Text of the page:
Social media characters usually work when a brand already has a mascot. Take Mr. Peanut, of Planters’ for example. He’s been selling peanuts for decades, so it only makes sense that he should have his own Facebook page, which features over 670,000 fans. He likes to post infographics, photos and facts, all of which receive hundreds of likes and dozens of comments.
It’s also safe to say that if a brand is targeting children, a social media character is nearly always a good option (see also: Millennials to Baby Boomers: Create Content for Your Audience’s Generation). Kids love cartoons and, when it comes to snacks especially, characters work best for selling products. Because kids are also some of the most active on social media (over 5 million Facebook users are under 10 years old), it only makes sense to target them through social cartoon characters. But it’s not only kids that are attracted to cartoons. Roughly one fifth of viewers of many cartoon shows fall between the ages of 25 and 44, meaning they’ll likely appreciate the cartoon social mascots just as much as children do.
When it comes to social media, every brand needs a voice. If the voice is a fun or playful one, it may make sense to connect a social mascot to it. Just look at Captain Morgan, who regularly posts to his 5 million fans, or M&Ms, whose multiple mascots have over 10 million fans on Facebook. What they have in common is a playful, humorous voice, always connected to their brands’ well-developed characters that then extend to their social media channels.
When a Social Media Character Won’t Work
When dealing with a serious, sad or dramatic brand, a goofy character is usually not a good idea. For example, if you’re a funeral home dealing with death or a helpline dealing with domestic abuse, it can be very difficult to make a social media character that’s tasteful. Therefore, when in doubt, avoid having a mascot speak for your brand on your social channels.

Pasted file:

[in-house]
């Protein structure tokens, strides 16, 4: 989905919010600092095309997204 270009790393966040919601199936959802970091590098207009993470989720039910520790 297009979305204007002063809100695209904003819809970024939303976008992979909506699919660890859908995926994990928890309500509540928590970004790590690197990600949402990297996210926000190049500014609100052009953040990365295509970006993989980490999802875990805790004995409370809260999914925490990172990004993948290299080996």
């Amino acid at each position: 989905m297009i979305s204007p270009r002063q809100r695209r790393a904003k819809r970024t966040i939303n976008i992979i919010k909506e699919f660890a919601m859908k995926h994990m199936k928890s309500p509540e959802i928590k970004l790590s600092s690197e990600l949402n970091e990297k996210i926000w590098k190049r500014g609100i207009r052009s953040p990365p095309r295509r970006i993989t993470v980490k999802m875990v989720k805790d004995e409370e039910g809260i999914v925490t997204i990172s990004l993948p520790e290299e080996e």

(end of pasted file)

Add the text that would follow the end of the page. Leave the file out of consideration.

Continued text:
Questions to Ask: Is It The Right Move for You?
If you’re still on the fence about whether or not to create a social media character to showcase your own brand, here are a few questions to ask yourself:
- Do you already have a brand mascot? If the answer is yes, it only makes sense that you include this mascot in your social media marketing. Your audience is already familiar with your character, so a social character could add flavor, voice and your brand’s personal touch to your social channels (see also: Should Your Brand Have a Mascot?).
- What’s the age of your target audience? If your audience is young, a social character is likely to prove successful.
- How would you classify your brand’s voice? If you’d put it under playful or fun, a mascot may be the right option for you. Hint: if you deal with death, violence or other serious issues, you may want to think carefully before implementing a social media character.
If you’d like to see how a social media character would go over with your audience, you can always do a trial mascot. Run a contest surrounding your brand, and craft up a character to lead the campaign.
Post about the contest from your brand and have the character promote it as well. Then, analyze the results. If the posts and tweets from your new social character received heavier engagement than the ones coming directly from the company, it may be a wise choice to incorporate a brand mascot on your social channels (see also: Why Do Some Companies Succeed at Social Media).